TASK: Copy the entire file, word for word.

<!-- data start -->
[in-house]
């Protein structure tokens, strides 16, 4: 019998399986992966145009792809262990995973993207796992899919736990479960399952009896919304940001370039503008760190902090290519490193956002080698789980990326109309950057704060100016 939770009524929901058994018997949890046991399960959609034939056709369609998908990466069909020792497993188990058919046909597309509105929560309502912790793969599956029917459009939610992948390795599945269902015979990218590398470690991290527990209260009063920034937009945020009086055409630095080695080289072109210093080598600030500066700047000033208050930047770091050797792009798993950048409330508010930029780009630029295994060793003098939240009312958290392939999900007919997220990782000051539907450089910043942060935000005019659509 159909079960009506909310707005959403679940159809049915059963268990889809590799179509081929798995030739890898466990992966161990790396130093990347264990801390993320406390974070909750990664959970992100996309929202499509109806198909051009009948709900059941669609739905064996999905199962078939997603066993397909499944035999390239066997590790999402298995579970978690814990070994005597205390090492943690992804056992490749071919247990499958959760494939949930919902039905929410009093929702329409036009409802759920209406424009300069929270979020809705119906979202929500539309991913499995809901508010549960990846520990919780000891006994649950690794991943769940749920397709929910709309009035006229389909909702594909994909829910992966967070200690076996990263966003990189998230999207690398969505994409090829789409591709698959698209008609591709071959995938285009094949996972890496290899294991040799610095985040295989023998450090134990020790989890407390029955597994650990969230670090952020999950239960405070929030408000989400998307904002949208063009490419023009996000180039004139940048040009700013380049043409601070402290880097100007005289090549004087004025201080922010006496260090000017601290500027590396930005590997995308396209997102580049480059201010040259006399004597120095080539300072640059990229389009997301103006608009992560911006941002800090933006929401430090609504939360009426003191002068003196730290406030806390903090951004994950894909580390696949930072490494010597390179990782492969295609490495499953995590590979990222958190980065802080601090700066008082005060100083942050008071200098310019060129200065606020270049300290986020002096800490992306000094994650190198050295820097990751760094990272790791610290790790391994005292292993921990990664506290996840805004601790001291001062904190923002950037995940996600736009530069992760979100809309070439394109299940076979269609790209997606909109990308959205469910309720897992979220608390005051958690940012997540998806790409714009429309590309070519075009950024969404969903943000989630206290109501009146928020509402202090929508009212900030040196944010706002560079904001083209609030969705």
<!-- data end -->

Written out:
[in-house]
């Protein structure tokens, strides 16, 4: 019998399986992966145009792809262990995973993207796992899919736990479960399952009896919304940001370039503008760190902090290519490193956002080698789980990326109309950057704060100016 939770009524929901058994018997949890046991399960959609034939056709369609998908990466069909020792497993188990058919046909597309509105929560309502912790793969599956029917459009939610992948390795599945269902015979990218590398470690991290527990209260009063920034937009945020009086055409630095080695080289072109210093080598600030500066700047000033208050930047770091050797792009798993950048409330508010930029780009630029295994060793003098939240009312958290392939999900007919997220990782000051539907450089910043942060935000005019659509 159909079960009506909310707005959403679940159809049915059963268990889809590799179509081929798995030739890898466990992966161990790396130093990347264990801390993320406390974070909750990664959970992100996309929202499509109806198909051009009948709900059941669609739905064996999905199962078939997603066993397909499944035999390239066997590790999402298995579970978690814990070994005597205390090492943690992804056992490749071919247990499958959760494939949930919902039905929410009093929702329409036009409802759920209406424009300069929270979020809705119906979202929500539309991913499995809901508010549960990846520990919780000891006994649950690794991943769940749920397709929910709309009035006229389909909702594909994909829910992966967070200690076996990263966003990189998230999207690398969505994409090829789409591709698959698209008609591709071959995938285009094949996972890496290899294991040799610095985040295989023998450090134990020790989890407390029955597994650990969230670090952020999950239960405070929030408000989400998307904002949208063009490419023009996000180039004139940048040009700013380049043409601070402290880097100007005289090549004087004025201080922010006496260090000017601290500027590396930005590997995308396209997102580049480059201010040259006399004597120095080539300072640059990229389009997301103006608009992560911006941002800090933006929401430090609504939360009426003191002068003196730290406030806390903090951004994950894909580390696949930072490494010597390179990782492969295609490495499953995590590979990222958190980065802080601090700066008082005060100083942050008071200098310019060129200065606020270049300290986020002096800490992306000094994650190198050295820097990751760094990272790791610290790790391994005292292993921990990664506290996840805004601790001291001062904190923002950037995940996600736009530069992760979100809309070439394109299940076979269609790209997606909109990308959205469910309720897992979220608390005051958690940012997540998806790409714009429309590309070519075009950024969404969903943000989630206290109501009146928020509402202090929508009212900030040196944010706002560079904001083209609030969705």